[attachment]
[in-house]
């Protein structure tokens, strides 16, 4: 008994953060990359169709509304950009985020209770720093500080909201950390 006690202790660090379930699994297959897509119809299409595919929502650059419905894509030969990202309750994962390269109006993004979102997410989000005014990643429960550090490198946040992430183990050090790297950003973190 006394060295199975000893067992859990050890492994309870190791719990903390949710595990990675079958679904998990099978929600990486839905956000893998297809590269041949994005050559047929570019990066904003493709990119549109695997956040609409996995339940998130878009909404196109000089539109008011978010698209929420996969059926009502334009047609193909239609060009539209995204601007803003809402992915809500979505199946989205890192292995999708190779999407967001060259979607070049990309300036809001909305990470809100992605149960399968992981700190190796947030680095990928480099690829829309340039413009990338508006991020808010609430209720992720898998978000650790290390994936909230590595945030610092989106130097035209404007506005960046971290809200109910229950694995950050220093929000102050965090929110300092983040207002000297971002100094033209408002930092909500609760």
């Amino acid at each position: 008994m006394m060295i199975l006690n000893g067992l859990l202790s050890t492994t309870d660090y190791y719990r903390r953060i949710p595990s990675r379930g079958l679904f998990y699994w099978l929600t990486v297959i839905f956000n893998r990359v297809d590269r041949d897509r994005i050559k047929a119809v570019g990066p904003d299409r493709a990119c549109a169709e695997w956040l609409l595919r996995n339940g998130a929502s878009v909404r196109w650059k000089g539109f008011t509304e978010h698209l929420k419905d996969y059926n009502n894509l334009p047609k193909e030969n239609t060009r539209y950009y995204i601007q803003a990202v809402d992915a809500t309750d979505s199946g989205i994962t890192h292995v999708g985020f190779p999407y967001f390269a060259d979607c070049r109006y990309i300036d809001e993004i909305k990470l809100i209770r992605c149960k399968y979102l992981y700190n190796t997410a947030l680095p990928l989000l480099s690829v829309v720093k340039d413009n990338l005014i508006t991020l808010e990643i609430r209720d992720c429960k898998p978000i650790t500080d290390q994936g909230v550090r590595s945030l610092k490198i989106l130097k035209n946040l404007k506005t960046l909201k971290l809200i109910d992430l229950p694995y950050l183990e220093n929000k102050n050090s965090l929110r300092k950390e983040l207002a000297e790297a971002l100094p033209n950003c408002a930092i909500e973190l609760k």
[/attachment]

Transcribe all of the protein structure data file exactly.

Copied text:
[in-house]
């Protein structure tokens, strides 16, 4: 008994953060990359169709509304950009985020209770720093500080909201950390 006690202790660090379930699994297959897509119809299409595919929502650059419905894509030969990202309750994962390269109006993004979102997410989000005014990643429960550090490198946040992430183990050090790297950003973190 006394060295199975000893067992859990050890492994309870190791719990903390949710595990990675079958679904998990099978929600990486839905956000893998297809590269041949994005050559047929570019990066904003493709990119549109695997956040609409996995339940998130878009909404196109000089539109008011978010698209929420996969059926009502334009047609193909239609060009539209995204601007803003809402992915809500979505199946989205890192292995999708190779999407967001060259979607070049990309300036809001909305990470809100992605149960399968992981700190190796947030680095990928480099690829829309340039413009990338508006991020808010609430209720992720898998978000650790290390994936909230590595945030610092989106130097035209404007506005960046971290809200109910229950694995950050220093929000102050965090929110300092983040207002000297971002100094033209408002930092909500609760």
């Amino acid at each position: 008994m006394m060295i199975l006690n000893g067992l859990l202790s050890t492994t309870d660090y190791y719990r903390r953060i949710p595990s990675r379930g079958l679904f998990y699994w099978l929600t990486v297959i839905f956000n893998r990359v297809d590269r041949d897509r994005i050559k047929a119809v570019g990066p904003d299409r493709a990119c549109a169709e695997w956040l609409l595919r996995n339940g998130a929502s878009v909404r196109w650059k000089g539109f008011t509304e978010h698209l929420k419905d996969y059926n009502n894509l334009p047609k193909e030969n239609t060009r539209y950009y995204i601007q803003a990202v809402d992915a809500t309750d979505s199946g989205i994962t890192h292995v999708g985020f190779p999407y967001f390269a060259d979607c070049r109006y990309i300036d809001e993004i909305k990470l809100i209770r992605c149960k399968y979102l992981y700190n190796t997410a947030l680095p990928l989000l480099s690829v829309v720093k340039d413009n990338l005014i508006t991020l808010e990643i609430r209720d992720c429960k898998p978000i650790t500080d290390q994936g909230v550090r590595s945030l610092k490198i989106l130097k035209n946040l404007k506005t960046l909201k971290l809200i109910d992430l229950p694995y950050l183990e220093n929000k102050n050090s965090l929110r300092k950390e983040l207002a000297e790297a971002l100094p033209n950003c408002a930092i909500e973190l609760k």